As we can see there was a peak around 2001, a decent bounce from 2009 to 2013 and then a clear trend downward for years to come. In other words, past 2013 we should expect to see more people selling their homes than there are people to buy homes and when you have more supply and less demand, prices go down. And no amount of stimulus is going to create people that will need, want, and be able to buy homes. Its demographics, its baked in the cake, and we just need to be prepared for it and have reasonable expectations when it comes to home price appreciation.
Another warning sign: Margin Debt.
Margin debt (borrowing) to buy stocks spiked to new highs recently which also happened just before the 2000 and 2007 crashes. Stock market peaks seemed to correspond to peaks in real margin debt as we see here in 2000 and 2007. Currently the real margin debt is nearly at the level it was in 2007 just before the market started coming down. Those peaks seem to come after a sharp acceleration in margin debt which we are seeing recently. Definitely cause for concern.
Also it is interesting how the S&P 500 has been closely following a Theoretical Bubble Progression Model. We keep bouncing around these historical highs; the market hits the upward resistance, drops down a bit, comes back up to slightly new highs, but the progression of this is narrowing meaning that the dips are smaller and smaller and the new highs are also smaller and smaller. At some point in such a model it breaks down and that's when the bubble bursts. Unfortunately most people don't see bubbles until it's too late and these bubbles tend to burst much faster than they build. Trends like this simply cannot continue forever because eventually prices get excessive, demand dries up, and then prices come down. There is no exception in history! How long it can continue is another matter. Look at how the DOW ran up from November 1994 to January 2000 which no one debates was a bubble, and compare how the DOW has risen from March 2009 to April 2014 yet few seem to think we are in a bubble now?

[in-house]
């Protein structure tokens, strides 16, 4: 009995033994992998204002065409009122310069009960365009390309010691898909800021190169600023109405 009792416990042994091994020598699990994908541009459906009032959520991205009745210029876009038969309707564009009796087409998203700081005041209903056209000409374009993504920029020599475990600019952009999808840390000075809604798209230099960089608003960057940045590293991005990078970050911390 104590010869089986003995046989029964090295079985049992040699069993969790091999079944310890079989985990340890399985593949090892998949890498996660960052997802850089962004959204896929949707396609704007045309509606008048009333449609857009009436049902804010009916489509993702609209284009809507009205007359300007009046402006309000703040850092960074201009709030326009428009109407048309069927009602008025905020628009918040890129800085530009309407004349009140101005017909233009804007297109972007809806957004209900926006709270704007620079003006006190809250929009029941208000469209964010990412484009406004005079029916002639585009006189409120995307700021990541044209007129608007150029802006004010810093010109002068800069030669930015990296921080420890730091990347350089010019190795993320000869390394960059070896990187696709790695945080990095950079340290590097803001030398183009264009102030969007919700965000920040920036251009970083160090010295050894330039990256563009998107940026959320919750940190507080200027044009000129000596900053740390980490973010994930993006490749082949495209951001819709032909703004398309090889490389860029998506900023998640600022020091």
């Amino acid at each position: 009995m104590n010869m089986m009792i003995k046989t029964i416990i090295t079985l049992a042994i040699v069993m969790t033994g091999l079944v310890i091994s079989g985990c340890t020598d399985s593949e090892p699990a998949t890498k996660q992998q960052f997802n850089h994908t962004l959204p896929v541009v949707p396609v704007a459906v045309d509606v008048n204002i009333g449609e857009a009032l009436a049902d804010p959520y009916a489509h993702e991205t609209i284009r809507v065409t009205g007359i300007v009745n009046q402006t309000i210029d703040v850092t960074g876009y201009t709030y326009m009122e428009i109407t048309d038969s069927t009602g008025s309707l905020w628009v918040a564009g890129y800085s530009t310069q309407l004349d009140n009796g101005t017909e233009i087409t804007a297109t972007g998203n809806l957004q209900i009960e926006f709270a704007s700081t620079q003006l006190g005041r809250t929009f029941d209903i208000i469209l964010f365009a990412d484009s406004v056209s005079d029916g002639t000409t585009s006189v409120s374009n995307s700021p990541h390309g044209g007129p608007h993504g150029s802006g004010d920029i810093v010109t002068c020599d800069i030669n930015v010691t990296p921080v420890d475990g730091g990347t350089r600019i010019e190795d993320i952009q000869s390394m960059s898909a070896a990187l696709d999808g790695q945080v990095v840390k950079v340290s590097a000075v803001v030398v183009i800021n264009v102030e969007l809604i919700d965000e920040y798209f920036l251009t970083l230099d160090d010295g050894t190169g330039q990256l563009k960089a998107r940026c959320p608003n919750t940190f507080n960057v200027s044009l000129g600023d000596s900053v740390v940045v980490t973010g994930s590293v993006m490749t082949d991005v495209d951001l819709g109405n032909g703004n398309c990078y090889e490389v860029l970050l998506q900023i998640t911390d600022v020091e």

(Source: Yahoo! Finance, 2014)
Just remember that the bigger the bubble the bigger the burst. When we zoom out and look the DOW since the mid-90's, we see what is called a "megaphone" pattern marked by higher highs and lower lows.
(Source: Yahoo! Finance, 2014)
If this pattern holds, it predicts the DOW going to around 17,000 by mid-2014 and then a drop to somewhere lower than 6,000 by around late 2016. So it is possible to have a few more good years with stocks but being prepared and braced for the worst case scenario is the prudent strategy.
Chinese Purchasing Managers Index (PMI) came in at 48.3 showing continued contraction. AS China slows, they are letting their currency begin to devalue which makes exported good cheaper to the rest of the world. Just another sign that China is slowing and as they slow, supply chains in other countries will be affected.
You can't solve a debt crisis by adding more debt and hoping that the economy will improve and that the market will keep going up is not a strategy. We need to consider all of the warning signs and decide for ourselves how we will act and protect ourselves from the possibility that our hopes don't play out as we would like them to.